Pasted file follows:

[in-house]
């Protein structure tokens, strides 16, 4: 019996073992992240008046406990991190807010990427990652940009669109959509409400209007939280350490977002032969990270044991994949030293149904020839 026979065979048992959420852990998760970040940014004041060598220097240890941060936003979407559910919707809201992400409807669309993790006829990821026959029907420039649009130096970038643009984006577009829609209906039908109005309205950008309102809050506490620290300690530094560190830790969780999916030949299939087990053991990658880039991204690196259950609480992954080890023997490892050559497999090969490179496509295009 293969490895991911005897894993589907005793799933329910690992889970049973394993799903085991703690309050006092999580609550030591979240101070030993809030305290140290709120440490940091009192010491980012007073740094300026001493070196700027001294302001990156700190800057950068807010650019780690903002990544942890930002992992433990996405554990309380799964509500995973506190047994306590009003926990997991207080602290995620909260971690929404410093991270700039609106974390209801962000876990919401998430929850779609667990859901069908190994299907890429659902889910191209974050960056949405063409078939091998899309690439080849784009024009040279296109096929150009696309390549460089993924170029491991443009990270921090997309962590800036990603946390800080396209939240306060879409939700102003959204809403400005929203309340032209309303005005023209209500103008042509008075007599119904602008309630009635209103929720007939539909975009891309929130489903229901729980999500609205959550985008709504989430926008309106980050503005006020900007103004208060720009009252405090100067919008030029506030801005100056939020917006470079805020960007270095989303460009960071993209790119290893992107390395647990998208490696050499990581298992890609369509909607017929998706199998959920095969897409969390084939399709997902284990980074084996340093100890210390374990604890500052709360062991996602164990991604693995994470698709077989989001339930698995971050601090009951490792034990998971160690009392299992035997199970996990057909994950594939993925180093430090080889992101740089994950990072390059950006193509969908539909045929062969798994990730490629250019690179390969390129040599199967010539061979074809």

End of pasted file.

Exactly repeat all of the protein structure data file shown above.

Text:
[in-house]
């Protein structure tokens, strides 16, 4: 019996073992992240008046406990991190807010990427990652940009669109959509409400209007939280350490977002032969990270044991994949030293149904020839 026979065979048992959420852990998760970040940014004041060598220097240890941060936003979407559910919707809201992400409807669309993790006829990821026959029907420039649009130096970038643009984006577009829609209906039908109005309205950008309102809050506490620290300690530094560190830790969780999916030949299939087990053991990658880039991204690196259950609480992954080890023997490892050559497999090969490179496509295009 293969490895991911005897894993589907005793799933329910690992889970049973394993799903085991703690309050006092999580609550030591979240101070030993809030305290140290709120440490940091009192010491980012007073740094300026001493070196700027001294302001990156700190800057950068807010650019780690903002990544942890930002992992433990996405554990309380799964509500995973506190047994306590009003926990997991207080602290995620909260971690929404410093991270700039609106974390209801962000876990919401998430929850779609667990859901069908190994299907890429659902889910191209974050960056949405063409078939091998899309690439080849784009024009040279296109096929150009696309390549460089993924170029491991443009990270921090997309962590800036990603946390800080396209939240306060879409939700102003959204809403400005929203309340032209309303005005023209209500103008042509008075007599119904602008309630009635209103929720007939539909975009891309929130489903229901729980999500609205959550985008709504989430926008309106980050503005006020900007103004208060720009009252405090100067919008030029506030801005100056939020917006470079805020960007270095989303460009960071993209790119290893992107390395647990998208490696050499990581298992890609369509909607017929998706199998959920095969897409969390084939399709997902284990980074084996340093100890210390374990604890500052709360062991996602164990991604693995994470698709077989989001339930698995971050601090009951490792034990998971160690009392299992035997199970996990057909994950594939993925180093430090080889992101740089994950990072390059950006193509969908539909045929062969798994990730490629250019690179390969390129040599199967010539061979074809």